Daryl Morey calls Royce White arguably ‘the worst first-round pick ever’

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The Houston Rockets selected Royce White with the No. 16 pick in the 2012 draft.

He spent a year with the Rockets while anxiety issues kept him from being with the team and was traded to the Philadelphia 76ers, who cut him before this season began. At this point, it appears to be a huge longshot White will ever play in the NBA.

Since 1972, just five other players have been drafted that high without playing in the NBA:

  • Nerlens Noel (No. 6 in 2013 by 76ers)
  • Lucas Nogueira (No. 16 in 2013 by Hawks)
  • Fran Vasquez (No. 11 in 2005 by Magic)
  • Frederic Weis (No. 15 in 1999 by Knicks)
  • Len Bias (No. 2 in 1986 by Celtics)

Noel will obviously get on the court, perhaps as early as this season. Nogueira has plenty of time to come stateside.

That leaves White in rare, though not quite unprecedented, company as Rockets general manager Daryl Morey suggests.

Morey, via Ben DuBose of ClutchFans (hat tip: Matt Moore of Eye on Basketball):

“I take some sort of pride that you could argue that Royce White is the worst first-round pick ever. He’s the only one that never played a minute in the NBA that wasn’t just a foreign guy staying in Europe. It just shows we swing for the fence,” Morey quipped.

    White isn’t the worst first-round pick ever, and Morey doesn’t believe that.

    Analytically inclined people like Morey are process-oriented, not result-oriented. Morey has sound reasons for drafting White, whose basketball talent dictated he should have gone much higher in the draft. Concerns about his anxiety issues rightly pushed him down draft boards, but the reward outweighed the risk where Morey selected him.

    That logic matters more to Morey than whether White actually panned out as an NBA player. Calculated risks aren’t bad moves if the calculations were correct, regardless of how the hand unfolds.

    If Morey just means based on results, Bias, who died from cocaine overdose days after the draft, was a worse pick by that standard. After all, he was drafted 14 spots higher than White.

    But it seems a little cold to debate whether a player who died or a player who couldn’t overcome his anxiety issues was the worst first-round pick of all time, which leads to my final and most-significant point.

    Isn’t it a little insensitive for Morey to publicly chastise a person whose mental state has caused himself great distress? White didn’t work out in the NBA, but that doesn’t mean he doesn’t deserve compassion.

    It’s one thing to discuss how and why White didn’t make the NBA, but it’s another thing to single him out as “the worst first-round pick ever” when the standard used to select him doesn’t even put him at the bottom of the list. This just feels like unfairly piling on.

    J.J. Redick apologizes for saying what sounded like a slur for Chinese people

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    76ers guard J.J. Redick explained saying what sounded like a slur for Chinese people – he was tongue-tied. But he didn’t actually apologize, and that bothered many.

    Now, he’s getting that part right.

    Redick:

    Maybe Redick really did just stumble over his words. Based on the inflection, it certainly sounds possible.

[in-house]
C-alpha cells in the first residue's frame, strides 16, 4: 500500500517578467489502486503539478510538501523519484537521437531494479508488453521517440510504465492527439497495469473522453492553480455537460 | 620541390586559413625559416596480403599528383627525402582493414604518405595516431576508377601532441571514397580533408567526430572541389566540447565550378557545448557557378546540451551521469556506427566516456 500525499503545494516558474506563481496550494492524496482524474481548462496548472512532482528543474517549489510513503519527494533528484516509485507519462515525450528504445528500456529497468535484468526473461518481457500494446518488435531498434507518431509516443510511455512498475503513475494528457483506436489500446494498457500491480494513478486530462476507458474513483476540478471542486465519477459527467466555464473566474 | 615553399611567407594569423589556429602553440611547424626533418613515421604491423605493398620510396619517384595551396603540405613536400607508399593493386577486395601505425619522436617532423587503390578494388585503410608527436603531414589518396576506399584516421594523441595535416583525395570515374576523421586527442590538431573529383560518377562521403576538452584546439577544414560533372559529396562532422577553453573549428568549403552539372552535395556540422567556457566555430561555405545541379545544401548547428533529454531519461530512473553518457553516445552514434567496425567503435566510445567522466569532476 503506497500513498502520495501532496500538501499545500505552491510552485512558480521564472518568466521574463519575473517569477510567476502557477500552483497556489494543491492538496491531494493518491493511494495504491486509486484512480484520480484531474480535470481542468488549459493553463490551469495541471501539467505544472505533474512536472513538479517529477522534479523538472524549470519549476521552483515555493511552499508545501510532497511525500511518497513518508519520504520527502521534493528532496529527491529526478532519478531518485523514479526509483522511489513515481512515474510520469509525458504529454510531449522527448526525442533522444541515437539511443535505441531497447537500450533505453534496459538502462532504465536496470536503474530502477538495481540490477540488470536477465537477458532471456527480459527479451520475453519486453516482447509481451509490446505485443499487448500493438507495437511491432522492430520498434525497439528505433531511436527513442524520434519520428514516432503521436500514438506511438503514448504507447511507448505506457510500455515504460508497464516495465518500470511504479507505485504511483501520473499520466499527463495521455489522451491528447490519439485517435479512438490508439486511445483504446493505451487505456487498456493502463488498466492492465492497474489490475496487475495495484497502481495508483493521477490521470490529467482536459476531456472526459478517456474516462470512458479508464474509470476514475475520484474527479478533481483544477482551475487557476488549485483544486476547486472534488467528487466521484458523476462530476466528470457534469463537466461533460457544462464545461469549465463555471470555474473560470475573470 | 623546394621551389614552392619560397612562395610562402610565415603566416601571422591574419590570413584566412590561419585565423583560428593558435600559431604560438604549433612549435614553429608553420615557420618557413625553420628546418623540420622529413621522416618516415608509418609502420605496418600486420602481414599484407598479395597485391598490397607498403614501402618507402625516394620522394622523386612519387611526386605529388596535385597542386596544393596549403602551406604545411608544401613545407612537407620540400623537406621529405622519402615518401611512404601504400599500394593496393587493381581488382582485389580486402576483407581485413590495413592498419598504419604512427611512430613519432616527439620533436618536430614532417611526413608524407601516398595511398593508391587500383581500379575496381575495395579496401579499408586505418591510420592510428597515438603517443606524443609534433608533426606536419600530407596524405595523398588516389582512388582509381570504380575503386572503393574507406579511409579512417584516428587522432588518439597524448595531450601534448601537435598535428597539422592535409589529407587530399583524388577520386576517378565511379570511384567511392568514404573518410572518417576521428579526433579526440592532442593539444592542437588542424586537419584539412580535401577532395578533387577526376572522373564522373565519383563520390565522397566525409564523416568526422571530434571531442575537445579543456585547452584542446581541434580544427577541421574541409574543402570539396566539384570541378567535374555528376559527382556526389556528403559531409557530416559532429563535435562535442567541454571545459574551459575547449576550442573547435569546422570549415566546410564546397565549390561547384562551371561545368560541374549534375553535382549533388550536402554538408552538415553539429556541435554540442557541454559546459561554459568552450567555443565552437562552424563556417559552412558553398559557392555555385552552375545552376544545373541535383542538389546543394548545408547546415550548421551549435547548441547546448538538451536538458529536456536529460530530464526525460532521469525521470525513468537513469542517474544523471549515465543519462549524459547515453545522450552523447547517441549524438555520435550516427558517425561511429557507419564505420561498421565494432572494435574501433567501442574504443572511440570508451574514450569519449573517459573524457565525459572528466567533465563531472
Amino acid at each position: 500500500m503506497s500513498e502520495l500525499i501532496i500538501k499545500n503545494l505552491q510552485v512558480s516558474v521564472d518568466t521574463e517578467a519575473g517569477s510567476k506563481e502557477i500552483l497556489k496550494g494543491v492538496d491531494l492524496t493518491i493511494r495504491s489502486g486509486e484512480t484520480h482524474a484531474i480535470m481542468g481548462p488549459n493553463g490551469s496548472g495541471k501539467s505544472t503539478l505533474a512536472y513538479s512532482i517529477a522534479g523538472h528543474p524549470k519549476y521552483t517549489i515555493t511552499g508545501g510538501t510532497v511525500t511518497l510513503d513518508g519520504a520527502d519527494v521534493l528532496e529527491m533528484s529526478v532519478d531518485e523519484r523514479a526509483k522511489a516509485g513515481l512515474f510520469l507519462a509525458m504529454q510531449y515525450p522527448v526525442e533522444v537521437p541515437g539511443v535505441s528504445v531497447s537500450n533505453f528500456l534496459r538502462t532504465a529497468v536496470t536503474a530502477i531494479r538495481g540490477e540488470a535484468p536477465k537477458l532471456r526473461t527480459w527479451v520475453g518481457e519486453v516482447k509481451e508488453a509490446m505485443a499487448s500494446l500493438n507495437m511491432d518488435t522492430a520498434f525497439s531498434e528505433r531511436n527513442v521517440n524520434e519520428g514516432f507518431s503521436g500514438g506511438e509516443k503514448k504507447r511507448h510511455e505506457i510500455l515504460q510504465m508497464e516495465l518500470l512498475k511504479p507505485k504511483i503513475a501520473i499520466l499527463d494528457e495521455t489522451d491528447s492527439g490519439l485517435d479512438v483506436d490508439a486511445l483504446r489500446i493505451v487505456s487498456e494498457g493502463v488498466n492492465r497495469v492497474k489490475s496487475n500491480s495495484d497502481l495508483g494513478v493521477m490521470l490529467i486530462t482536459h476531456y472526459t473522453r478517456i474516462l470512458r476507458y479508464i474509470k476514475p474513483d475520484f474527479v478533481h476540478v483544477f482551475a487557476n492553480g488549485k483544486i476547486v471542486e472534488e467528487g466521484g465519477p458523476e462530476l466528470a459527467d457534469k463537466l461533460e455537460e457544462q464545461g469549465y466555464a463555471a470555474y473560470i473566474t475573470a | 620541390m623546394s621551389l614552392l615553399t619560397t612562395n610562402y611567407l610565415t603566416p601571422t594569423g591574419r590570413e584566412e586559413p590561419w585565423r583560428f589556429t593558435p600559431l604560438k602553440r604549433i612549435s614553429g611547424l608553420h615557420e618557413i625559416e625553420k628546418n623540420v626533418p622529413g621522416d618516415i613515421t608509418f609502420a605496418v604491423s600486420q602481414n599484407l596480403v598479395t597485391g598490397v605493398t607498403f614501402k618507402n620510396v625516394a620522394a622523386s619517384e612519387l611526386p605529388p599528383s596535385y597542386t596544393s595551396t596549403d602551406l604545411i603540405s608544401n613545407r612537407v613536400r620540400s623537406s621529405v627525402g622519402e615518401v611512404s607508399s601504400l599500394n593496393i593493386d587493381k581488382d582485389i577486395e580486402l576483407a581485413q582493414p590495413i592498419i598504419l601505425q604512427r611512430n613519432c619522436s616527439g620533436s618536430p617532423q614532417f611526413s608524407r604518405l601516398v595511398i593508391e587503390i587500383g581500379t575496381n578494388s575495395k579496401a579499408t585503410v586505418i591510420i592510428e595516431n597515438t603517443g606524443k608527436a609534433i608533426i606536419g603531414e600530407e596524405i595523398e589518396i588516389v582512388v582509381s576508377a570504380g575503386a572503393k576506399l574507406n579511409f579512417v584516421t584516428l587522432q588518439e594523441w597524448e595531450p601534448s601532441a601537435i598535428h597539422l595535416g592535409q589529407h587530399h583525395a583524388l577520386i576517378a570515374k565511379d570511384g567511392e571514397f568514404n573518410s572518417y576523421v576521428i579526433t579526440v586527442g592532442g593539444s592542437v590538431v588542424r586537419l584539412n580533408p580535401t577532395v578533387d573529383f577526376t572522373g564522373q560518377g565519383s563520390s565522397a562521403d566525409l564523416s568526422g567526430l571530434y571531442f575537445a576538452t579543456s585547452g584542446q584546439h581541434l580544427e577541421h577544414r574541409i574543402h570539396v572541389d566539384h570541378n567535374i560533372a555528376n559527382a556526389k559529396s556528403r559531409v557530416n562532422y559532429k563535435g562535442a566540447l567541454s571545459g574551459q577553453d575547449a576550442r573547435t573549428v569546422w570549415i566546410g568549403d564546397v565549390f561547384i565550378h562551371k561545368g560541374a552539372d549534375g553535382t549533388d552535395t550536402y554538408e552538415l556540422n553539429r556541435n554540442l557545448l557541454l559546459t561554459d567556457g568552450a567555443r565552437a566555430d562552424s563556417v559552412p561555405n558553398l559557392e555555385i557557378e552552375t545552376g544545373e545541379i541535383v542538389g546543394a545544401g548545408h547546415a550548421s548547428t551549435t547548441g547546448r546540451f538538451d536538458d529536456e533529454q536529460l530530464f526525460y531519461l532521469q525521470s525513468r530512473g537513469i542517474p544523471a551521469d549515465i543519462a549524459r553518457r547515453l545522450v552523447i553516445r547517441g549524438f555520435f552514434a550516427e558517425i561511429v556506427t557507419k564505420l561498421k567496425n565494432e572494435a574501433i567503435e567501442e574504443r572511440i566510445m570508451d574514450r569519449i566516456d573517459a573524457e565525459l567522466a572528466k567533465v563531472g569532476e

Maybe he thought he was being funny then got caught.

    He’d respond now the same way now either way. Maybe it’s just unfortunate he’s caught up in this. Maybe he’s using plausible deniability to get away with something.

    I don’t know, but it’s good he apologized. People can apologize for accidents, and it usually helps make everyone feel better and move on.

    Adam Silver: ‘Sounds like’ NBA All-Star draft will be televised next year

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    NBA commissioner Adam Silver said the point of the All-Star draft wasn’t to create a new TV event, but a better All-Star game. He even pointed out Stephen Curry favored not televising the draft this year.

    But All-Star after All-Star – from captain LeBron James to last pick LaMarcus Aldridge – expressed a comfort with the selections being known. Good thing, because most of the draft order leaked, anyway.

    So, will the draft be televised next year?

    Silver, in an interview with Ramona Shelburne of ESPN:

    I was misinterpreted the other day, because people thought I was diming Steph by saying he didn’t want to televise it. I have no idea whether he wanted to televise it. What he said after the decision came not to televise it, he said let’s give it a chance to see if it works, and then if it works, then we’ll televise it. So, I said I agree with him. But I don’t know whether he was for or against it.

    By the way, I’ll take as much responsibility. When we sat with the union and we came up with this format, we all agreed, let’s not turn something that’s 100 percent positive into a potential negative to any player. But then maybe we were overly conservative, because then we came out of there, and the players were, “We can take it. We’re All-Stars. Let’s have a draft.” So it sounds like we’re going to have a televised draft next year. But I’ve got to sit with LeBron and all the guys in the union and figure it out.

    Overly cautious is right. This year was a missed opportunity. But the more important thing is getting next year right.

    It sounds as if the NBA will.

    Twitter reaction All-Star pre-game, Fergie’s national anthem vicious, priceless

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    LOS ANGLES — In an intensely polarized nation, few things unite Americans anymore. Sunday night the NBA and its All-Star Game broadcast gave us one of those unifying forces — a pre-game run-up so bad it was universally panned.

    The NBA is lucky the new format seemed to work and we had a dramatic, actual basketball game to talk about, helping us move on a pre-game show that, to put it kindly, simply did not work.